Referendum on gas plant becomes new political battleground

  • 26 February, 2021
  • John Van Trieste
Campaigners want to move a proposed natural gas plant site away from an algal reef on the north Taiwan coast, and they are gathering signatures to hold a referendum on the issue.

A campaign to relocate a planned natural gas processing plant has turned a local environmental issue into a political battlefield with national significance.

Campaigners want to move the proposed plant site away from an algal reef on the north Taiwan coast, and they are gathering signatures to hold a referendum on the issue.

The Cabinet’s spokesperson has said that moving the site to a new location would require new environmental impact assessments and an additional 40km of pipeline, pushing the project back by up to 11 years. In addition, moving the site could lead to power shortages in northern Taiwan and would make the region more dependent on polluting coal-fired plants in other parts of the country.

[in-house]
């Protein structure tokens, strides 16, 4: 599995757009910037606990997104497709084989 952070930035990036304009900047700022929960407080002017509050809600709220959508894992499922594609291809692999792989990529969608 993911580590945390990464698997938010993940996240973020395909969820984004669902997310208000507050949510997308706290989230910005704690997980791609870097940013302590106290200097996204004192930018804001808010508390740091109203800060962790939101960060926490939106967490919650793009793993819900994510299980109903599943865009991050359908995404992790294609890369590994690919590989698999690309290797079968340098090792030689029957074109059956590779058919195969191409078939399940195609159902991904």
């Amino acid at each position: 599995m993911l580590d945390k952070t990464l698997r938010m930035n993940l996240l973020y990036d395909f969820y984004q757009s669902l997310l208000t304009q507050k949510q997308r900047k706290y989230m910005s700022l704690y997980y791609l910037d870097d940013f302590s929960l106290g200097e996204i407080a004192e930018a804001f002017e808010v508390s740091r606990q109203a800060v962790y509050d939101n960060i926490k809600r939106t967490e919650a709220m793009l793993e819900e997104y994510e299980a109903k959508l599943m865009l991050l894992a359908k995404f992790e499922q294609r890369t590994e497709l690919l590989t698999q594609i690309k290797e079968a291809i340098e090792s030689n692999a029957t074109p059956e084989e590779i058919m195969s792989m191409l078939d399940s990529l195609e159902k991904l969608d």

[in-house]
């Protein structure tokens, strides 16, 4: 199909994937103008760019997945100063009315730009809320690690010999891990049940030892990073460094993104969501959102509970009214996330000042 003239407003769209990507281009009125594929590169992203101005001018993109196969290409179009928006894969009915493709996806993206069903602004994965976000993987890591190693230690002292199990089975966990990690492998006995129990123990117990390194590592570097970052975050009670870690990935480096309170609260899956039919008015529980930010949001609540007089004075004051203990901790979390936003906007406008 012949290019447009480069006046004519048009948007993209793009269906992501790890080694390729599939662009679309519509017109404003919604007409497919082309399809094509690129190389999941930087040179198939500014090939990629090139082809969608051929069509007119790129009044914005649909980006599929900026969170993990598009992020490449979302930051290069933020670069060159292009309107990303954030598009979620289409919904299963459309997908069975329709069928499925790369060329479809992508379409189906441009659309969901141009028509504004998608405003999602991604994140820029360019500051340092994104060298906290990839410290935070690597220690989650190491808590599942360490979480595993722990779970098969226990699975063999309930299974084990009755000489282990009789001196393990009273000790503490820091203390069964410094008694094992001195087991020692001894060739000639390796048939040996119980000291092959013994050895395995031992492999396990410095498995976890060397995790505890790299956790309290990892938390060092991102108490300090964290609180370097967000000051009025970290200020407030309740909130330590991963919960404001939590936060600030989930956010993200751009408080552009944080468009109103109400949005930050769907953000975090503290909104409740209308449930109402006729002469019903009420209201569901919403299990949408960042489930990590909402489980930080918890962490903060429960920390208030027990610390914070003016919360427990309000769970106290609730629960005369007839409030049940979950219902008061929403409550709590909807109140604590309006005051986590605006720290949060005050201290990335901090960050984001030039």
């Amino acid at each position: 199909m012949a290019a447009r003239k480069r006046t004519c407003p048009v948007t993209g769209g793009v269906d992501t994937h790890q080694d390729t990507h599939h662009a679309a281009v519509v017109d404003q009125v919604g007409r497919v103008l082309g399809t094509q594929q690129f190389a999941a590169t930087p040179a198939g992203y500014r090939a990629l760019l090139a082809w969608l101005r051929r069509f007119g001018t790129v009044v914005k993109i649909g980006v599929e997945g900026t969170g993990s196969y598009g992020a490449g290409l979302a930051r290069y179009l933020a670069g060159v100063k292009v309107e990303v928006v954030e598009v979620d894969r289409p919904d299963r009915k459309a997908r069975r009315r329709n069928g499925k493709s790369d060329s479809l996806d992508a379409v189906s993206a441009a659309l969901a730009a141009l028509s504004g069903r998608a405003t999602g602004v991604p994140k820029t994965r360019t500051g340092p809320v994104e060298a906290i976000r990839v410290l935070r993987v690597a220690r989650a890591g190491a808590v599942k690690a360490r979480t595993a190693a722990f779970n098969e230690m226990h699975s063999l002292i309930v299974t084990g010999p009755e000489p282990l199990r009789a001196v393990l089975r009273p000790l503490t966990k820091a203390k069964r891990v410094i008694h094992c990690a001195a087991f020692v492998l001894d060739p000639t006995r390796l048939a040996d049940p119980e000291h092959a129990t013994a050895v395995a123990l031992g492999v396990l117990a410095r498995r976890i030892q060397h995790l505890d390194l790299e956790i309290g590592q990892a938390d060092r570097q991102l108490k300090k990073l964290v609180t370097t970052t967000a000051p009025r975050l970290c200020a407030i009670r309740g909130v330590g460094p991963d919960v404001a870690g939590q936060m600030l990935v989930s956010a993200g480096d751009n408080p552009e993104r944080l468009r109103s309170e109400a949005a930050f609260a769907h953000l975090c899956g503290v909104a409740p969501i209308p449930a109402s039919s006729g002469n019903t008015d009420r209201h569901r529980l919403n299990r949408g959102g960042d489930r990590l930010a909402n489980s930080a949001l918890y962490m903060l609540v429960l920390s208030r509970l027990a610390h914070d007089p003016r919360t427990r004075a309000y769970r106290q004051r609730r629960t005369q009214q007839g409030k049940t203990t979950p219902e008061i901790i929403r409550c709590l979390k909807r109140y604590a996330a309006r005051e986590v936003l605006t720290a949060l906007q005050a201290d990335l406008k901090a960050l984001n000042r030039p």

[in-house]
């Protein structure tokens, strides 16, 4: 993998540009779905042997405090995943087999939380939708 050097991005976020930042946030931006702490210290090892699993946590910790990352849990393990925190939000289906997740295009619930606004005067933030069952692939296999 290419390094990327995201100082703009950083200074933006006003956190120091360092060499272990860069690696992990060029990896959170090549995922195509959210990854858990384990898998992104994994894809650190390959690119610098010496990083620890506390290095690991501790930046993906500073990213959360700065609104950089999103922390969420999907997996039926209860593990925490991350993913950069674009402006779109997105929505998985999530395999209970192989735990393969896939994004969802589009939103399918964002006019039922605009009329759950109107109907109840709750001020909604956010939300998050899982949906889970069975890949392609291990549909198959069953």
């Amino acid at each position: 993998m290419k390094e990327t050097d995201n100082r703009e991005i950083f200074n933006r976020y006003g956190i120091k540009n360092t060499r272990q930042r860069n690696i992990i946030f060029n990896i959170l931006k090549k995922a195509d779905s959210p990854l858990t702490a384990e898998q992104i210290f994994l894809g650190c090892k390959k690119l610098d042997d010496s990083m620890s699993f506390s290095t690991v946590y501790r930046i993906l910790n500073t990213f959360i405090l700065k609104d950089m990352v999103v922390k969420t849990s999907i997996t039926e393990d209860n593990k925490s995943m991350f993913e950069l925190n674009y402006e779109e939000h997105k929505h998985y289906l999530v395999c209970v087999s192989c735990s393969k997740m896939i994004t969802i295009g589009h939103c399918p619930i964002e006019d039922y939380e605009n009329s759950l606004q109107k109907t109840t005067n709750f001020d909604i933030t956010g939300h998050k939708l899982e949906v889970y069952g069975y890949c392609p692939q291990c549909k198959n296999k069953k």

Meanwhile, on Friday, Premier Su Tseng-chang said that the plans have been revised to take environmental concerns into account. Revisions include reducing the proposed size of the plant site by 90% and moving the plant away from the reef.

However, the opposition KMT is supporting the referendum, and the issue will be put on ballots nationwide in August if campaigners manage to get the required 350,000 petition signatures by February 28.

Comments

Latest Newsmore